What is Solvent?
A solvent is a liquid in which different substances can be dissolved to form a solution. Solvent is the major component of a solution. Solvents capture the major part of the solutions and mostly of liquid form. Properties of the solvent determine the type of solutes that can be dissolved into it. Solvents can be of polar and non-polar solvent. Polar solvents are made up of polar molecules and can dissolve polar substances whereas non-polar solvents are made up of non-polar molecules. So, solvents follow a universal rule of solubility “like dissolves like”. The physical and chemical properties of a solution are usually different from the solvent found in it. Solvents can be colorful or colorless. Some solvents can be flammable and others can be inflammable. Some solvents evaporate immediately whereas other solvents have less evaporation ability. Similarly, solvents can be classified into organic and inorganic solvents. Solvents which contain carbon element in them are organic solvents where inorganic solvents do not contain carbon element. Gasoline, xylene, benzene, alcohol and acetone are some organic solvents which are widely used in chemistry experiments and industries. Water is universal solvent and commonly used in daily life. It has the ability to dissolve any type of substance such as gas, liquid or solid.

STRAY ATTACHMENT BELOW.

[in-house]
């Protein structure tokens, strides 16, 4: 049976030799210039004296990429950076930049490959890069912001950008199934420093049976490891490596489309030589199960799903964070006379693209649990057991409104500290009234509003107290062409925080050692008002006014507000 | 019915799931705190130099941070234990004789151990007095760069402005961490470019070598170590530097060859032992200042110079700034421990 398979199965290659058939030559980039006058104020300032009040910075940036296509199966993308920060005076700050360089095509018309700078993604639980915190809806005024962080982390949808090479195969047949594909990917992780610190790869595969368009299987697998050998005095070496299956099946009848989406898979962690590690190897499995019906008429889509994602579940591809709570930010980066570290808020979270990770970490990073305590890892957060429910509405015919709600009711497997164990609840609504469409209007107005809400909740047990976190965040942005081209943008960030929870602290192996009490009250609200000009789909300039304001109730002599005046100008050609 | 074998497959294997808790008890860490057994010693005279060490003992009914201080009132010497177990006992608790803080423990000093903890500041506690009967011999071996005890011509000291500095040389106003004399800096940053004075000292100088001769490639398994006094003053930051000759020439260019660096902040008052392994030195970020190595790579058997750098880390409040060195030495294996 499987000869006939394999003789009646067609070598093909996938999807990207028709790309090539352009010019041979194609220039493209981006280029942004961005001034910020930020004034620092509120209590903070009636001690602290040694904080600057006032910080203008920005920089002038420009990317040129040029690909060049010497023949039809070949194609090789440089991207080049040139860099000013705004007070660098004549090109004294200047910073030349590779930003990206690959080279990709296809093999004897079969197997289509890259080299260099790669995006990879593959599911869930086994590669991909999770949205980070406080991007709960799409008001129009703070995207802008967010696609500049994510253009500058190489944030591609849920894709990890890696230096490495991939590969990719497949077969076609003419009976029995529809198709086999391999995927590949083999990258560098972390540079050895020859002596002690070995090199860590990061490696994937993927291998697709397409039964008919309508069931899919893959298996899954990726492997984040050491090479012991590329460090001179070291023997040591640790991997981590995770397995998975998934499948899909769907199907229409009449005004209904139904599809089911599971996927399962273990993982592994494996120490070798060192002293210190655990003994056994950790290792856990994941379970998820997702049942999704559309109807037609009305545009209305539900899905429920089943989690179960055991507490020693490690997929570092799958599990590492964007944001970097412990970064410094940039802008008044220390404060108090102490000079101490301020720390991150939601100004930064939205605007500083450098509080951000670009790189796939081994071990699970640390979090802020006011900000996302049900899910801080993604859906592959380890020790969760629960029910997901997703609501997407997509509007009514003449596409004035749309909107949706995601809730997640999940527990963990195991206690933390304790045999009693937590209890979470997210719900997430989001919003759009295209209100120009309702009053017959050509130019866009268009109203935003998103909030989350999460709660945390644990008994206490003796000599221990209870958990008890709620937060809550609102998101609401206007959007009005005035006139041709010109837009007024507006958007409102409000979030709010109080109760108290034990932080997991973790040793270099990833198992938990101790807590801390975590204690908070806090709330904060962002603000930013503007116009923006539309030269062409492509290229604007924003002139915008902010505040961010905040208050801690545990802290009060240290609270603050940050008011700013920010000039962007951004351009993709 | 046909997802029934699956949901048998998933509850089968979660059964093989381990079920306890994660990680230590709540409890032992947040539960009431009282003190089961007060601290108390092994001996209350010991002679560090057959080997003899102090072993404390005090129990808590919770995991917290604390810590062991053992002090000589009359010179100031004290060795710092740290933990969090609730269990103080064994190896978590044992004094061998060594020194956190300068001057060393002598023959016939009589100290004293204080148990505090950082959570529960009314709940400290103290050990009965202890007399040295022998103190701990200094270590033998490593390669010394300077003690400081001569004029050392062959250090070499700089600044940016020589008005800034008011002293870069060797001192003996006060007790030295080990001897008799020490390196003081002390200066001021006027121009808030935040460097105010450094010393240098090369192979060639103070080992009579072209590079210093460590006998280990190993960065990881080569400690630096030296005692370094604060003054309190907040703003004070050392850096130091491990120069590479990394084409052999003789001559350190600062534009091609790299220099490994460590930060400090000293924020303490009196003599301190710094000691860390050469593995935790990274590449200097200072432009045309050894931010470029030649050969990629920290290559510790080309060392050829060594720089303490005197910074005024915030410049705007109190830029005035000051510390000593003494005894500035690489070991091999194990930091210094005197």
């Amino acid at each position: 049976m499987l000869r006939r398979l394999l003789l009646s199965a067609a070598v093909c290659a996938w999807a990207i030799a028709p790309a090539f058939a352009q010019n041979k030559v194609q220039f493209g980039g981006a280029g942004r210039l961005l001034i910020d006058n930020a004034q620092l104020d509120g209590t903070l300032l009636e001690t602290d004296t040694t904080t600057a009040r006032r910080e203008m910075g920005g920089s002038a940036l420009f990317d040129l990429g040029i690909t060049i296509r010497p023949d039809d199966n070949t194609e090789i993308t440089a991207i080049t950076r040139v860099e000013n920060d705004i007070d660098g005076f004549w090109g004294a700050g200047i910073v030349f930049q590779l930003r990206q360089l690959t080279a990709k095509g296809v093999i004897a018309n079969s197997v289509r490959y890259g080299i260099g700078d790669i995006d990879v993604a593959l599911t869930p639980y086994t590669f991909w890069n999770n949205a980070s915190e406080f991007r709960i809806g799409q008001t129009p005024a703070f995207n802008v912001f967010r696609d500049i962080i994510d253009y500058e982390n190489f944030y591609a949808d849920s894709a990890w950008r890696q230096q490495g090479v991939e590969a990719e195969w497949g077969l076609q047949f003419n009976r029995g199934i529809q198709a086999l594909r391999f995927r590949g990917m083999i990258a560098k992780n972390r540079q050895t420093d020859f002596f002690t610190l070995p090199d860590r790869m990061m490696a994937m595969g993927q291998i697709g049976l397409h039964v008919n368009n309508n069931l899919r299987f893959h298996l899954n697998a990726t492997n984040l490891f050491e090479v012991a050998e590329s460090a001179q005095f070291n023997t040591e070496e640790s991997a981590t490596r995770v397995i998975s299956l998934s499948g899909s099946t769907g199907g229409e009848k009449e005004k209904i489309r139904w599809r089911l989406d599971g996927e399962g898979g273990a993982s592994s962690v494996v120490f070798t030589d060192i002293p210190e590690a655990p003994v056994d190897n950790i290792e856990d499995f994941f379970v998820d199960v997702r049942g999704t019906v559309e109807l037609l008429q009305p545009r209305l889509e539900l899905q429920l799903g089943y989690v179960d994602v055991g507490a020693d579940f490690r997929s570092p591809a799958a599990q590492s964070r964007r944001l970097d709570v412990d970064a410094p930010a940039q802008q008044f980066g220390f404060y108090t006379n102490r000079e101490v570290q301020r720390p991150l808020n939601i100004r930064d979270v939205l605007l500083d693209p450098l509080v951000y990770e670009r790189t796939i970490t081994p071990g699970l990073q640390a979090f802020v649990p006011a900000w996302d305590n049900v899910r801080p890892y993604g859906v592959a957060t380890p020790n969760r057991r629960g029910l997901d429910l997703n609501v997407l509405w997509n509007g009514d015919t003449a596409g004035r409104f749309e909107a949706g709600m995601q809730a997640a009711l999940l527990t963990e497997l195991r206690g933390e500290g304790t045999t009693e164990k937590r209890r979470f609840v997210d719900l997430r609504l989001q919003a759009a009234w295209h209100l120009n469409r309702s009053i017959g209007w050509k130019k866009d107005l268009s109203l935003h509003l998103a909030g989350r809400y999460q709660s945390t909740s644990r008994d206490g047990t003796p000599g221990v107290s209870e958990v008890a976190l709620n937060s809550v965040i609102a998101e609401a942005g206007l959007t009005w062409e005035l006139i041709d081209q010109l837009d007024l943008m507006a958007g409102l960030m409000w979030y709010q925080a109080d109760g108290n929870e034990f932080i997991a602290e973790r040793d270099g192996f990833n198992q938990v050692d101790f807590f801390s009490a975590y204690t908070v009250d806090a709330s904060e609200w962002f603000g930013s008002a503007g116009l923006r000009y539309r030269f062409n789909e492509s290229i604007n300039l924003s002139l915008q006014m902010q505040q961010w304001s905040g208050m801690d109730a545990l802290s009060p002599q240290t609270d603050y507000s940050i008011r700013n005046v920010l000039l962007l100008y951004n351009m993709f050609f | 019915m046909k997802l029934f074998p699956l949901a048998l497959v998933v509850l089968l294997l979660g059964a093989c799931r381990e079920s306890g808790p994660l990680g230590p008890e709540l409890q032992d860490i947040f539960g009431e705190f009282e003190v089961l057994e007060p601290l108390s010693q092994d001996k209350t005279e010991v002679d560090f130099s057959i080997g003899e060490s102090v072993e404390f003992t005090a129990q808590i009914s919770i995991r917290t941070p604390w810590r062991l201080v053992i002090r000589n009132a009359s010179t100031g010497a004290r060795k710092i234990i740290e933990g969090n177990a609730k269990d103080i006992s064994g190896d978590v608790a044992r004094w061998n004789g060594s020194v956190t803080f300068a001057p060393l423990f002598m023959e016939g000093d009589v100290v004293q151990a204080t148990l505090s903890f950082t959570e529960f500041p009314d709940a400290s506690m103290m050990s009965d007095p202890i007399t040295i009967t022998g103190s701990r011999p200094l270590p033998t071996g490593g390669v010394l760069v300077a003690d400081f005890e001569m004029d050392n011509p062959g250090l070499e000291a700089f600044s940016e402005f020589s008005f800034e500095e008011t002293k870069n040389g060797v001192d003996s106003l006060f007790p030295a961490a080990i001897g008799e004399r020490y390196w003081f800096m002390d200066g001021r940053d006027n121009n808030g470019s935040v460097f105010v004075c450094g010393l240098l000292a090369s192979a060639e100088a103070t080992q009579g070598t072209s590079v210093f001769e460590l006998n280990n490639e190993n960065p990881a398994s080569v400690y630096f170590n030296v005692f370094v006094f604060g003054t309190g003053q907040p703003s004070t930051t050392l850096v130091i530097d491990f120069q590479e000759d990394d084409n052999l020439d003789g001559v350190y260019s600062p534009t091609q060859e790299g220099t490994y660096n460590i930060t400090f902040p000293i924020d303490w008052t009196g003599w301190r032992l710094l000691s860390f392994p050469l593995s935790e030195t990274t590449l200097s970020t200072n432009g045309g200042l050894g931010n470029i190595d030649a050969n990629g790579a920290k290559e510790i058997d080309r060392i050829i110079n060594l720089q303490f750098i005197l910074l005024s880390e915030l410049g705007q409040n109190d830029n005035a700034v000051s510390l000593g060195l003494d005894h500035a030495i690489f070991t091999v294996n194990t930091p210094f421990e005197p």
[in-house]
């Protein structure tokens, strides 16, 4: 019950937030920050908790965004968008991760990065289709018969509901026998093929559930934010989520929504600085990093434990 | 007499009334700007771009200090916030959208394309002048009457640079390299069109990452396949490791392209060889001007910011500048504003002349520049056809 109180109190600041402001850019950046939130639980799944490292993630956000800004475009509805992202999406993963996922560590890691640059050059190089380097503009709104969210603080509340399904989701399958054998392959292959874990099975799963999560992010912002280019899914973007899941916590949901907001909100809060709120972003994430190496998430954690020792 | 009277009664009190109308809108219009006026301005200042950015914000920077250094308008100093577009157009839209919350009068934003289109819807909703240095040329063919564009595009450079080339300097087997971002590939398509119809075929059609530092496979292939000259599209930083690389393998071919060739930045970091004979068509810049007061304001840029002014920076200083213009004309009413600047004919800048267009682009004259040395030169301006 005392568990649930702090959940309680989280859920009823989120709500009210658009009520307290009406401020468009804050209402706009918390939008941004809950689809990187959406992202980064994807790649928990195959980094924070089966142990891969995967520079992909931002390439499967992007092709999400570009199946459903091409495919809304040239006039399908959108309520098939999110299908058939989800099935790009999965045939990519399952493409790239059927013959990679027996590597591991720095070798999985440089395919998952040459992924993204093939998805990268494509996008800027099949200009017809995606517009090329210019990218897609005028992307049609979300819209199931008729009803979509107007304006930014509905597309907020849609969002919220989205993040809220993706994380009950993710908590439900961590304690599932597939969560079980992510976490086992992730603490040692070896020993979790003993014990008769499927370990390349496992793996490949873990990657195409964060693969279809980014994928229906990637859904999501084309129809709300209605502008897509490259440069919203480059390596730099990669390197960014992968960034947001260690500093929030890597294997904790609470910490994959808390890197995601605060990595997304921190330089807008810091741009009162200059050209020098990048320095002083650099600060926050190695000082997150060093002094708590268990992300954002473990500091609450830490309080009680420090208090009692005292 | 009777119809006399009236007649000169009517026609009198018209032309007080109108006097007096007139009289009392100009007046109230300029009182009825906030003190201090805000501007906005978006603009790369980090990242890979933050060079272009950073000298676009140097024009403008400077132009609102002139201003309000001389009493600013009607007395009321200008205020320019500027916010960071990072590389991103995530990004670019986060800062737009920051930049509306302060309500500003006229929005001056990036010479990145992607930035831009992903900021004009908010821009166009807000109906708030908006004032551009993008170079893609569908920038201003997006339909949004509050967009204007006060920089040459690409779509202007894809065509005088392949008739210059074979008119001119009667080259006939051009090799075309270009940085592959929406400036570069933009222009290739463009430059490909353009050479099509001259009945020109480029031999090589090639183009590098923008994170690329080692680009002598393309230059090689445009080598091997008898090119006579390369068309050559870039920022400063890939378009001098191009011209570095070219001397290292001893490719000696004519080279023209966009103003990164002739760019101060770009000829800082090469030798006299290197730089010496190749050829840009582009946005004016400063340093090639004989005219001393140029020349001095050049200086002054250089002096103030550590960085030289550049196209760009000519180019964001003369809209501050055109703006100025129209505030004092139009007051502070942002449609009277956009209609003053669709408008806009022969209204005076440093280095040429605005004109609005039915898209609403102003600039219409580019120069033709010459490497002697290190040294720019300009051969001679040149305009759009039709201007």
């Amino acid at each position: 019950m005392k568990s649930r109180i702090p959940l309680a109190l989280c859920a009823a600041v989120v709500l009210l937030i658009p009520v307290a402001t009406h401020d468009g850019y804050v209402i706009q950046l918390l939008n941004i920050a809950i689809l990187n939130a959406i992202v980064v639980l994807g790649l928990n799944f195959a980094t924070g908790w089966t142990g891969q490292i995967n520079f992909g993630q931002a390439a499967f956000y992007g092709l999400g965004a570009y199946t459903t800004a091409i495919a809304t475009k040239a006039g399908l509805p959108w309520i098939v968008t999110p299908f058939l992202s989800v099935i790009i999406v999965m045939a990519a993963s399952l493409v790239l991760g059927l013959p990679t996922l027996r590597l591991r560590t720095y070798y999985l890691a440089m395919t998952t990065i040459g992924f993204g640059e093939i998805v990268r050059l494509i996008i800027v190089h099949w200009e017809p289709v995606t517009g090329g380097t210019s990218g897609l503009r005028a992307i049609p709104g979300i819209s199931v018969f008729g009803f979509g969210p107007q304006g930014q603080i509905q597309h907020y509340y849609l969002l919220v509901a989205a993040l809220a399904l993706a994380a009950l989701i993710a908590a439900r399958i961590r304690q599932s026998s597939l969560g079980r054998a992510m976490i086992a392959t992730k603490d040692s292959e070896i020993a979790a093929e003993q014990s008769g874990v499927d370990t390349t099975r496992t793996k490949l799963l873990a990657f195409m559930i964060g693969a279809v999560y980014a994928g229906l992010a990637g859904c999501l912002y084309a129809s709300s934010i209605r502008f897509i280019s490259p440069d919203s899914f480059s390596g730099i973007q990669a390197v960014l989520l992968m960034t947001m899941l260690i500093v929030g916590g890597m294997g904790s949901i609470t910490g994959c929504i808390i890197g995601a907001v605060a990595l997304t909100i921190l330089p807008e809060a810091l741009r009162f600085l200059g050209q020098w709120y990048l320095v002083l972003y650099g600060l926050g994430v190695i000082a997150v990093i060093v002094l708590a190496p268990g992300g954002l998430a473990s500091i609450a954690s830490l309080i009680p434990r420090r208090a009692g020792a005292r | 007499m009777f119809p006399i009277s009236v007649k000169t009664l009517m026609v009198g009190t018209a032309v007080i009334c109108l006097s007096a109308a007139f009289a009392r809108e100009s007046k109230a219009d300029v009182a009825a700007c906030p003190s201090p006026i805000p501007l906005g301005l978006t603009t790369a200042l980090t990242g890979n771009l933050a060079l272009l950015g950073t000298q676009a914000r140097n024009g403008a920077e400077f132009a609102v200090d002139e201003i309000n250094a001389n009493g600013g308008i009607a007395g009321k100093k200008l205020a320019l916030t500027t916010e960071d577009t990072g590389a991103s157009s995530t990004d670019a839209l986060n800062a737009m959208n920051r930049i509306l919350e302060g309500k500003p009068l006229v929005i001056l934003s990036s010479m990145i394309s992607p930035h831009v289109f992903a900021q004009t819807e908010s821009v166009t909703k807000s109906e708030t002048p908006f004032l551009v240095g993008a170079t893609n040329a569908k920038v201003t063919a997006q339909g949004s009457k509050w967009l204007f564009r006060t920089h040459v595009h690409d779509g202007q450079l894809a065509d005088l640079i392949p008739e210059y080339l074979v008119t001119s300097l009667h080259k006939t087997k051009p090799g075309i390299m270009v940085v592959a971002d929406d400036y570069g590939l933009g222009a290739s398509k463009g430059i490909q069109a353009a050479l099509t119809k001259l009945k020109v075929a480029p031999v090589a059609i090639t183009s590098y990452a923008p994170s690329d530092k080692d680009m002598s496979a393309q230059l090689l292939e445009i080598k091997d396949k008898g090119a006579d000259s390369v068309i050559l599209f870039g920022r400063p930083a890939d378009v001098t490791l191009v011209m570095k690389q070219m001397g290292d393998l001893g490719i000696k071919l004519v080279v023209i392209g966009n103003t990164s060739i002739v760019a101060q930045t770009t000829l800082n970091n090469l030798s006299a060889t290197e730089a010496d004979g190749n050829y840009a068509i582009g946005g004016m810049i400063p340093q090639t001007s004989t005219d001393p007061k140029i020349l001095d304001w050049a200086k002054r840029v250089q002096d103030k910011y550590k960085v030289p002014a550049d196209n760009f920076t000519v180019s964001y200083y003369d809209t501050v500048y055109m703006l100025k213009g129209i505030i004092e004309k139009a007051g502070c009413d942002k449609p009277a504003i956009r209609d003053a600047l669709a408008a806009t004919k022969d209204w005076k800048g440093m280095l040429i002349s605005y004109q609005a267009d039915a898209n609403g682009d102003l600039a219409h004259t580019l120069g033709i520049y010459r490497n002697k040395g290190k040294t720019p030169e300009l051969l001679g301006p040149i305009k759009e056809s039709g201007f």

Solvents are used for different purposes and for performing different functions. These are used to regulate the temperature of solutions, either to absorb the heat produced during a chemical reaction or to increase the speed of the reaction with the solute. In organic chemistry laboratories, purification of a substance through recrystallization is a common technique. In this method, impure substance in a solvent and that solvent dissolves only substances that need to be purified. Impurities are removed through filtration. Therefore, to determine the best solvent for recrystallization is very important in this experiment.
Key Differences between Solute and Solvent
- The solute is the component of a solution which is dissolved in solvent whereas solvent is that component of solution in which solute is dissolved.
- The solute can be of all three forms such as liquid, solid and gas whereas solvent can mostly of liquid type.
- The solubility of the solute depends on specific properties of solute particles such as surface area whereas solubility of solvent depends upon properties of solvent such as polarity.
- The boiling point of the solute is higher than the solvent whereas the boiling point of the solvent is lower than solute.
- Both are parts of the solution.
Both solute and solvent are parts of solutions which are used in everyday life and studied in chemistry, medicine and for research purpose. So the difference between solute and solvent and their properties is very significant for chemists and researchers.